Geek Fantasy Adventure Ready Player One by Ernest Cline
Having heard a lot about this book over the last few years and with the movie coming out the this month I decided to finally pick up a copy. So does the book live up to the hype?
Ready player one is set in the not too distant future and follows the story of Wade Watts, an 18 year old living in 2045 in what has become a dystopian nightmare largely due to an energy crisis, homelessness and climate change.
Every person on the planet has access to the OASIS which they use as an escape from the problems in the real world. The OASIS (Ontologically Anthropocentric Sensory Immersive Simulation) is a MMOSG (massively multiplayer online simulation game) created by James Halliday.
In effect it is a vast virtual universe filled with every piece of media, information and simulation imaginable. Most of humanity spend most of their time in the OASIS including working and going to School in this virtual world.
Since he doesn’t have any family or really close friends to inherit his fortune when the founder James Halladay dies, he creates a competition and scatters 3 cryptic puzzles around the OASIS that when solved would ultimately lead to grand prize of the Easter Egg.
The person who manages to find this Easter egg will in inherit his billion dollar fortune and more importantly the ownership of the OASIS.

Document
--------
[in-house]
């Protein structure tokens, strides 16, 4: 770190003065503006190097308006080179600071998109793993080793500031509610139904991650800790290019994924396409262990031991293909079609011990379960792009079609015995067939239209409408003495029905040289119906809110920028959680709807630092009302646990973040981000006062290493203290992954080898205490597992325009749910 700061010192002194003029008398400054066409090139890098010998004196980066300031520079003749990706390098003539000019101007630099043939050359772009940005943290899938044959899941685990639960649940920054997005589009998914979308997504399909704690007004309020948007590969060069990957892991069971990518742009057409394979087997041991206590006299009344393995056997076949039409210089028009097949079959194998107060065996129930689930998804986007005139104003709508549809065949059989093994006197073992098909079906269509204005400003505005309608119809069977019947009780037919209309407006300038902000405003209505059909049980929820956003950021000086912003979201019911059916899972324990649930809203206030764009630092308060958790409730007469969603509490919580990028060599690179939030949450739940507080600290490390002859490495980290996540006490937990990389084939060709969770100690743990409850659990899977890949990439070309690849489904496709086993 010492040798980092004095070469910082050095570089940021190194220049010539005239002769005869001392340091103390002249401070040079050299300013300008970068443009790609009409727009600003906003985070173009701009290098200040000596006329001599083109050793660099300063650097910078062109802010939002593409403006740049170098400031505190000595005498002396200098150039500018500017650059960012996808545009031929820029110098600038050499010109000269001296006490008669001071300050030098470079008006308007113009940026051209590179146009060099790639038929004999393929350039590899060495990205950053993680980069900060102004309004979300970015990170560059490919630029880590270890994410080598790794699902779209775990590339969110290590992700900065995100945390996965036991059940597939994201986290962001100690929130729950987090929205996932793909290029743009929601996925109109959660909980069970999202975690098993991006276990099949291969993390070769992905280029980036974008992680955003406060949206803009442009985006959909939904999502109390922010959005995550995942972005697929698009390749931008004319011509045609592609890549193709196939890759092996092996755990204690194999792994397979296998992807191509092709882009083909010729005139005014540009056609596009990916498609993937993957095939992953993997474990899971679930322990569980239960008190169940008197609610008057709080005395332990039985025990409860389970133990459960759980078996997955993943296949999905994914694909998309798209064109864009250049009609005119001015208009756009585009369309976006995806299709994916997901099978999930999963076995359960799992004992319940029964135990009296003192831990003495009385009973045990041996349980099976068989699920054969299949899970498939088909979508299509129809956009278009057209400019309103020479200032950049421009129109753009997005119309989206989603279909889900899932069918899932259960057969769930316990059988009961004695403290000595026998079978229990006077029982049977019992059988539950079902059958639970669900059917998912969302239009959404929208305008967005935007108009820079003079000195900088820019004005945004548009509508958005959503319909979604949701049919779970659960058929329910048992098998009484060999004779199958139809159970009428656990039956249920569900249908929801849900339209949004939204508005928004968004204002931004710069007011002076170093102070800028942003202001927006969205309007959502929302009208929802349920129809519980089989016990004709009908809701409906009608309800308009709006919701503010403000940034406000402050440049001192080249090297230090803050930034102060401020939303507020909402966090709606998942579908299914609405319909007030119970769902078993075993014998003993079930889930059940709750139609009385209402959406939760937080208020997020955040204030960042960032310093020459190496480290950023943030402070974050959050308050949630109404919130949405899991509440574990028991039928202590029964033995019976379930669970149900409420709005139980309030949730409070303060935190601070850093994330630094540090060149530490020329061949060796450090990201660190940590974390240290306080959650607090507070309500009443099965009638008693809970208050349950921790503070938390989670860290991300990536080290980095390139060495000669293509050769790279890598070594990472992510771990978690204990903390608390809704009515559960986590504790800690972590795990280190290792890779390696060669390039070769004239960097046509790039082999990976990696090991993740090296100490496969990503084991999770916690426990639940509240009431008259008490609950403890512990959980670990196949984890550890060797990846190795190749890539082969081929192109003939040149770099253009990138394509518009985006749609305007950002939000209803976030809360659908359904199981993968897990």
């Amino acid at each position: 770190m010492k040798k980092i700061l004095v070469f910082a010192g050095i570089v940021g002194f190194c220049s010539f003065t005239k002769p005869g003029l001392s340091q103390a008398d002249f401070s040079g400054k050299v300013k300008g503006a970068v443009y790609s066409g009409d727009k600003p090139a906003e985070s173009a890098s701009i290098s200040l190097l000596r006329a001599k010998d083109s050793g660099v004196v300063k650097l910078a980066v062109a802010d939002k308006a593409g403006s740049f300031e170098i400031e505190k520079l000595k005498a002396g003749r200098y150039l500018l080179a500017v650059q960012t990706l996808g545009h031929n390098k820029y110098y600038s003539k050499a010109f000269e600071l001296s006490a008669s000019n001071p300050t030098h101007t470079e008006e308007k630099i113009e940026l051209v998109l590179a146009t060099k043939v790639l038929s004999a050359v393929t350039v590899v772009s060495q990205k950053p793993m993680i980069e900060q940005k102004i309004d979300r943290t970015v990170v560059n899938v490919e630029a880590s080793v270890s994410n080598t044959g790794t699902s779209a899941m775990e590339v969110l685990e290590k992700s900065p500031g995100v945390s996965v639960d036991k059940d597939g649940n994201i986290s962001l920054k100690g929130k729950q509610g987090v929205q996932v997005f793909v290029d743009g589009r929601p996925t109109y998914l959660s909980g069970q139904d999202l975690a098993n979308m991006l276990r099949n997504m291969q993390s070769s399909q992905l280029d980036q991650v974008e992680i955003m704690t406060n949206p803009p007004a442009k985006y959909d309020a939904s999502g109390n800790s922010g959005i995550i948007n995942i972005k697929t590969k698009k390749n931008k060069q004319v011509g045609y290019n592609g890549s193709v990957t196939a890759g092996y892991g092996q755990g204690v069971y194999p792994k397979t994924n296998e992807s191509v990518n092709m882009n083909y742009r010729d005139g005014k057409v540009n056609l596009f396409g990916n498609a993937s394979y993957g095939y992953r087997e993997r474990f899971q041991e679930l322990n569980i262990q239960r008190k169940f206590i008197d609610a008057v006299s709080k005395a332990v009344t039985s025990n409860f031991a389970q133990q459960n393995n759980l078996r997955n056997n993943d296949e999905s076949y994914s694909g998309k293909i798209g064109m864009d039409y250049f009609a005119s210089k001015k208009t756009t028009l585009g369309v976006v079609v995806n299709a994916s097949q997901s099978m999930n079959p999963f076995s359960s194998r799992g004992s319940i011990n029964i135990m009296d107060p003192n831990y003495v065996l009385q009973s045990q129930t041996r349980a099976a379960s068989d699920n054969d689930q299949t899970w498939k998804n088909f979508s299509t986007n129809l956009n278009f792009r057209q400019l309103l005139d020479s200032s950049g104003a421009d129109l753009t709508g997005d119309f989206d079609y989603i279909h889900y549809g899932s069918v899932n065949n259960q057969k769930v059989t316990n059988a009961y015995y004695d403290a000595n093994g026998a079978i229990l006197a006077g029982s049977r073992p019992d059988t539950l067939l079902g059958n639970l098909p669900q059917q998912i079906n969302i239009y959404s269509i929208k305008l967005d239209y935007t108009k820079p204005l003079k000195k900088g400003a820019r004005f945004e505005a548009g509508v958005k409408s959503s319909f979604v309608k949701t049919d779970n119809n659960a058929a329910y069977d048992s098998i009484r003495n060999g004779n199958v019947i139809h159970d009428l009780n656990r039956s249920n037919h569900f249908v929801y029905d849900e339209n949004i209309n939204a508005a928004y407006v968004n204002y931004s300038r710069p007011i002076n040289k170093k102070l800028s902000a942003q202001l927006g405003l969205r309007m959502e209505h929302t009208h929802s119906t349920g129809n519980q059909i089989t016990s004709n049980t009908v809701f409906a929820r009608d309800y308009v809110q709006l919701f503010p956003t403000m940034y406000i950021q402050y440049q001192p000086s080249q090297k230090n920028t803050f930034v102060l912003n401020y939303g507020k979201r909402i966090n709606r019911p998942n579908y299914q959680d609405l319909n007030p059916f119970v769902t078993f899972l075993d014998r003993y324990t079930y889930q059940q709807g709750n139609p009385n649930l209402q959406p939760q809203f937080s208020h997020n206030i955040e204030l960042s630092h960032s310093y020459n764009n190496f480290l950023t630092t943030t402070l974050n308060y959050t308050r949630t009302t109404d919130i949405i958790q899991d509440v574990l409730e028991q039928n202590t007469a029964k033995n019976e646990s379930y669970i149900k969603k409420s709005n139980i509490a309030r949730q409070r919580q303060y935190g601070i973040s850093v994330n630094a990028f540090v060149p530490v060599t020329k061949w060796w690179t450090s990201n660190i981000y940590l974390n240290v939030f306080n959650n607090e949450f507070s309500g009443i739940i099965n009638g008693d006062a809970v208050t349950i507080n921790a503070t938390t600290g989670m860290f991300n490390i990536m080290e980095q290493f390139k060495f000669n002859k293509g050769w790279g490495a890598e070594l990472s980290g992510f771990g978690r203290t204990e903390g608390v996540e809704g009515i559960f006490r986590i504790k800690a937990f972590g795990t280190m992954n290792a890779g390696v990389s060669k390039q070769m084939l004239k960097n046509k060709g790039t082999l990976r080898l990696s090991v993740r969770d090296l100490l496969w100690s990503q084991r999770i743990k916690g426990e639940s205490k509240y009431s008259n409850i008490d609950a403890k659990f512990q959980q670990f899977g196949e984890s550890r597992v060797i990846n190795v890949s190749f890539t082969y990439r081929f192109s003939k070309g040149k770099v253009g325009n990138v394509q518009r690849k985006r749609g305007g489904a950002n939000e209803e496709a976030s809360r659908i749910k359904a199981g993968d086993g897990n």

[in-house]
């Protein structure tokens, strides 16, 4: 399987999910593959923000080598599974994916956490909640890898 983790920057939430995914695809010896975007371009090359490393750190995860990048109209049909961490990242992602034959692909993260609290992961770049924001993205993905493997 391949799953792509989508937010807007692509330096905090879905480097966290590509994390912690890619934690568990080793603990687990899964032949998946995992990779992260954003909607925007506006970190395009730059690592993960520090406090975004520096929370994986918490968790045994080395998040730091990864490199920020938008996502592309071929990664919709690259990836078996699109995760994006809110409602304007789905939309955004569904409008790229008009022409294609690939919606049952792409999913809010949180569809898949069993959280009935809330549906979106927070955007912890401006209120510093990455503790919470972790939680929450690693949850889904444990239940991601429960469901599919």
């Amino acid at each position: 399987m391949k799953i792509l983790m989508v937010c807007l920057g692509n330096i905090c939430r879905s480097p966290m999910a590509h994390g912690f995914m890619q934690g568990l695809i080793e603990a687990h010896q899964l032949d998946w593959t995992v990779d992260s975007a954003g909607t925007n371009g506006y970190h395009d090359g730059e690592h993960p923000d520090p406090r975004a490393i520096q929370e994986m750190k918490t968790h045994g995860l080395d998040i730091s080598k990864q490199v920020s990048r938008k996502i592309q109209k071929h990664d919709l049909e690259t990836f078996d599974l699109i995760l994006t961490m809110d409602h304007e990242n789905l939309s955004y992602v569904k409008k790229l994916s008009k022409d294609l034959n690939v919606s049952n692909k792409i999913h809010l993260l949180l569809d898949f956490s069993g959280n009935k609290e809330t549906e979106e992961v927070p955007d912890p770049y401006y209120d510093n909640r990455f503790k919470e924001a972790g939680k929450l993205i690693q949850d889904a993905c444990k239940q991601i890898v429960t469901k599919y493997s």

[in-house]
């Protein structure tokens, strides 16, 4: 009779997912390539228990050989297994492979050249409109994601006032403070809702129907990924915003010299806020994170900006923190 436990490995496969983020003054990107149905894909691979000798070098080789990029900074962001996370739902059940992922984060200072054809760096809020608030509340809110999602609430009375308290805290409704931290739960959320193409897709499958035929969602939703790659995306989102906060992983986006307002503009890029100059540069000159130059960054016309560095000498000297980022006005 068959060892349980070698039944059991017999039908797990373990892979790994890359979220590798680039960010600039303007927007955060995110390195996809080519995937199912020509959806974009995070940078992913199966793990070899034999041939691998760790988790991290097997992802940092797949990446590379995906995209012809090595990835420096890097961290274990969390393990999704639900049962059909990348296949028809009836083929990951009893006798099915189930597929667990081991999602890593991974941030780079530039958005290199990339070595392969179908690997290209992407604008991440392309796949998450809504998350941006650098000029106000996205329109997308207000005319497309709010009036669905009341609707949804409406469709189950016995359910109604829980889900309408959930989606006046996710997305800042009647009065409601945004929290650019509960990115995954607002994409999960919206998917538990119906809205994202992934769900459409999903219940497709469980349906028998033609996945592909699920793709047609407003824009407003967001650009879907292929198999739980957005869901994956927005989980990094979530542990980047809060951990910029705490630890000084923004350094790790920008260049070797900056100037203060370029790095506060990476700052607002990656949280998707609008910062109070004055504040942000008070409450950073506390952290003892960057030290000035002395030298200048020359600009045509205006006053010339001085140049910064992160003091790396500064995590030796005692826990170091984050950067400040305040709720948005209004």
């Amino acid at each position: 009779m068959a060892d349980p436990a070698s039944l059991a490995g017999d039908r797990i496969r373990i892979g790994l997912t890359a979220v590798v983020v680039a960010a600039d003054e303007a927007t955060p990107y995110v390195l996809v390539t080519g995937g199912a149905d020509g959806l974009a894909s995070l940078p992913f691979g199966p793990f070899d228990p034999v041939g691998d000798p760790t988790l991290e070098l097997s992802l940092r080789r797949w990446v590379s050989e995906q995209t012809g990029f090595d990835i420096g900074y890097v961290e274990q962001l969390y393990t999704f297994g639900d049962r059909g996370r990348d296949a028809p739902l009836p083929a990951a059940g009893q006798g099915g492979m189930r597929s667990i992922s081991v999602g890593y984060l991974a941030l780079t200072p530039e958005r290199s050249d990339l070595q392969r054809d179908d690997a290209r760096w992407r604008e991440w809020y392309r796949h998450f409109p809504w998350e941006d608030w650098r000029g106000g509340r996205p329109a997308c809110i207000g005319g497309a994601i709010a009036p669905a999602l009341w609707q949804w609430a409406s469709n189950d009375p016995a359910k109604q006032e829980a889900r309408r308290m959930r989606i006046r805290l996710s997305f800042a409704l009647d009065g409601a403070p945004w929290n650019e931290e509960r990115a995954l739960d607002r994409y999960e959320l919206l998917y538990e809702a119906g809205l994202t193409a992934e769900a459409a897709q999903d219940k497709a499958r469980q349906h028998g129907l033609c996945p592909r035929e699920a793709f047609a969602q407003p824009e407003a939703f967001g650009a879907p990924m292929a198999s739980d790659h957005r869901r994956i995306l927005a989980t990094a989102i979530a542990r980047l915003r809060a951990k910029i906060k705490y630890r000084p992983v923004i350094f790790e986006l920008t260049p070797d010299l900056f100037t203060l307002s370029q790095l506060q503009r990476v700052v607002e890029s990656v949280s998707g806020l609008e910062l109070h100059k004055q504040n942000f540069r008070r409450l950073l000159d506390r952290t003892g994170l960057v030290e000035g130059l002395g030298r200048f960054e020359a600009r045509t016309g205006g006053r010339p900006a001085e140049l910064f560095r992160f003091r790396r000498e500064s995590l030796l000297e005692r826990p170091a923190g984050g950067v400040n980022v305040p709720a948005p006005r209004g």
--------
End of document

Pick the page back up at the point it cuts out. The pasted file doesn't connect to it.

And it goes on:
Thus the story focuses on Wades quest to find the Easter Egg that leads to the inheritance and on the way avoiding the evil corporation (IOI) that will stop at nothing to gain control over the virtual and real world.
The story starts rather slow but after a few chapters Wade becomes an overnight sensation and target when his avatar “Parzival” unlocks the first key in the contest and the book kicks into gear and plot starts moving and doesn’t stop.
You really get a feel of this virtual world and grow to care about the Protagonist Parzivial and his quest to find the egg.
Other characters get fleshed out too, although the main villain “Sorrento” not so much with very little back story and that was a bit of a waste.
Ready player one is chock full of 1980s pop culture but anyone who cares about video gaming and movies from any generation will find something to like here and in effect the book explains, why people love gaming and film.
The story is entertaining, suspenseful and adventurous and is recommended to anyone who loves science fiction, fantasy or who are nostalgic for the 80s.
I am looking forward to the film adaption (directed by Stephen Spielberg) coming to cinema this March.